By Sami Zaptia.
London, 23 June 2016:
The General Electricity Company of Libya (GECOL) yesterday announced that the second unit at Zawia Dual Power Station had recommenced operations adding 200 MW to the generation capacity of the country’s network.
GECOL said that the unit had gone off line for some urgent maintenance that had lasted a week. The company said that the contribution of the Zawia second unit would help reduce the power cuts in the country.
It also said that maintenance on the Gulf Power station in Sirte is ongoing and hoped that one of four units will become operational in days with 300 MW, greatly reducing the hours of nationwide power cuts.
It will be recalled that Libya has been experiencing acute power cuts lasting for up to 11 hours in the capital Tripoli and for 2-5 days in some parts of the south. The fact that it is in the middle of the fasting month of Ramadan in the middle of summer has made the power cuts even more unwelcomed.
The power cuts had led to two major water cuts over two weeks to the greater Tripoli area as the Man-made River pumps at the water wells in the south of the country stopped operating. Benghazi also suffered a water shortage as power failed at Soloug water reservoir on Monday.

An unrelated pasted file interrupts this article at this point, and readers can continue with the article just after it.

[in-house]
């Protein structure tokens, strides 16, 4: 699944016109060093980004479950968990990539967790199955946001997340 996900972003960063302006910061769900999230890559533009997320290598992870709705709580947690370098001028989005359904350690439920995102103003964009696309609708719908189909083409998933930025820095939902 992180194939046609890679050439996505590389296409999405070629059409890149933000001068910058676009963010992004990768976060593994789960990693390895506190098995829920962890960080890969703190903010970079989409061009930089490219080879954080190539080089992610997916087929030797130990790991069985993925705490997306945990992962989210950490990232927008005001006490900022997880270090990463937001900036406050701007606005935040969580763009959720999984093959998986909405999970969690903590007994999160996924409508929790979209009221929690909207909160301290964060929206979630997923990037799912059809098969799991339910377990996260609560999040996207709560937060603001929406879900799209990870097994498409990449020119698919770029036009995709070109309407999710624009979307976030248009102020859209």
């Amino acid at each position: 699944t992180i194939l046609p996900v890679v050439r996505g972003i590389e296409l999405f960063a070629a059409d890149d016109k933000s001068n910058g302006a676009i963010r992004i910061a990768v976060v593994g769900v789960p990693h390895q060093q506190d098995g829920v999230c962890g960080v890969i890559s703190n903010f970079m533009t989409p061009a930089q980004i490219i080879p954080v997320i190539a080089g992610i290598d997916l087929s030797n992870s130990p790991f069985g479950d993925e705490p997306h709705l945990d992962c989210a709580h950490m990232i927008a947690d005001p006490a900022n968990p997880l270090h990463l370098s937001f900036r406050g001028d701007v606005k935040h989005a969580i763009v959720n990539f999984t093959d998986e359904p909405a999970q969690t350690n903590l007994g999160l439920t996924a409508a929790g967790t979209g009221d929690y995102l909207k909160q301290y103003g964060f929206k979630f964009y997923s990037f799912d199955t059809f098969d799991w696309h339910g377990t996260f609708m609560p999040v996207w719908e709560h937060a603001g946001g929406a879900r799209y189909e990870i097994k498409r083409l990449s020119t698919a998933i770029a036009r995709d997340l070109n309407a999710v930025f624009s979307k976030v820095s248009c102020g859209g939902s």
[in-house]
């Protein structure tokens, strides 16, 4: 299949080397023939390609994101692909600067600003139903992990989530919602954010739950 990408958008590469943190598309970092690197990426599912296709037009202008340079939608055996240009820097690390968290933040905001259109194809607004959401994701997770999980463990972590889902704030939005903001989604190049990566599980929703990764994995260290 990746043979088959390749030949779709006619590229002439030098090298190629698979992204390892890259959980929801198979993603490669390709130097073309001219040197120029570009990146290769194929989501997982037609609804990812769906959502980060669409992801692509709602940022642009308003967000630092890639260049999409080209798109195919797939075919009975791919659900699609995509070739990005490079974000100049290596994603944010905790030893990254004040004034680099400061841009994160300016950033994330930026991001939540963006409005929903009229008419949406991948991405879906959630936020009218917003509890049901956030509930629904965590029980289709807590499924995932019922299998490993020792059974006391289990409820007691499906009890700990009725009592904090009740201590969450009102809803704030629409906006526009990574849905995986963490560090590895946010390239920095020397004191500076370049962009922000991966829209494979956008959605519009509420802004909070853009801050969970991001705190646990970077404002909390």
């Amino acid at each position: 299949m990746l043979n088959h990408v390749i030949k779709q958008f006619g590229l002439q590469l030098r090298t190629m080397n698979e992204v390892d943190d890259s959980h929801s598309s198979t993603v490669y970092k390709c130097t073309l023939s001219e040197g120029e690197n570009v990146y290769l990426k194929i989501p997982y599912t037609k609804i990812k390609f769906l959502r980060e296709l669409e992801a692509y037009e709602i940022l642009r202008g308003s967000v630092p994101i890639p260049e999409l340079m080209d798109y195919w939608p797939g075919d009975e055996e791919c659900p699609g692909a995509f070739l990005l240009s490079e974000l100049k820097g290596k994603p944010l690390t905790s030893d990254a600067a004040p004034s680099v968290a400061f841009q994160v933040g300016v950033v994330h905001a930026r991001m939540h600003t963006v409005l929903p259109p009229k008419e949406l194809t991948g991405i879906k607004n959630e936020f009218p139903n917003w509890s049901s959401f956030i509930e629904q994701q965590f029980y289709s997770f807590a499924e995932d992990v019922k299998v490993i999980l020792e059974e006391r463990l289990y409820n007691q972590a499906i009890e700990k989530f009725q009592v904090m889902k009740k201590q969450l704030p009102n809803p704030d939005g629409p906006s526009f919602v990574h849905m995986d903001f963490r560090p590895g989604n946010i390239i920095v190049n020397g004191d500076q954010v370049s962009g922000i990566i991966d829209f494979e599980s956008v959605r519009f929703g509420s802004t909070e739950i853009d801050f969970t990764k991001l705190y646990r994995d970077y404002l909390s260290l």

Libya has been experiencing on-off power cuts since the 2011 revolution as electricity infrastructure has been damaged during the revolution, and since. Electricity is also being used as a political tool in Libya’s political conflict as some militias and criminals have deliberately disabled power for leverage.
Many overhead power pylons have been destroyed either to steal their copper cables or as an act of political vandalism.
The political instability and insecurity in the country has meant that foreign technicians are unable to visit Libya in order to carryout urgently needed maintenance.
Whilst Libyan technicians are able to carry out a lot of this work, some work can only be conducted by the manufacturers/installers as part of the contract guarantee or because of its technical complexity.
Power cuts and the equitable distribution of power to the various regions of Libya has led to demonstrations, road blockages and the burning of tyres and rubbish in protest.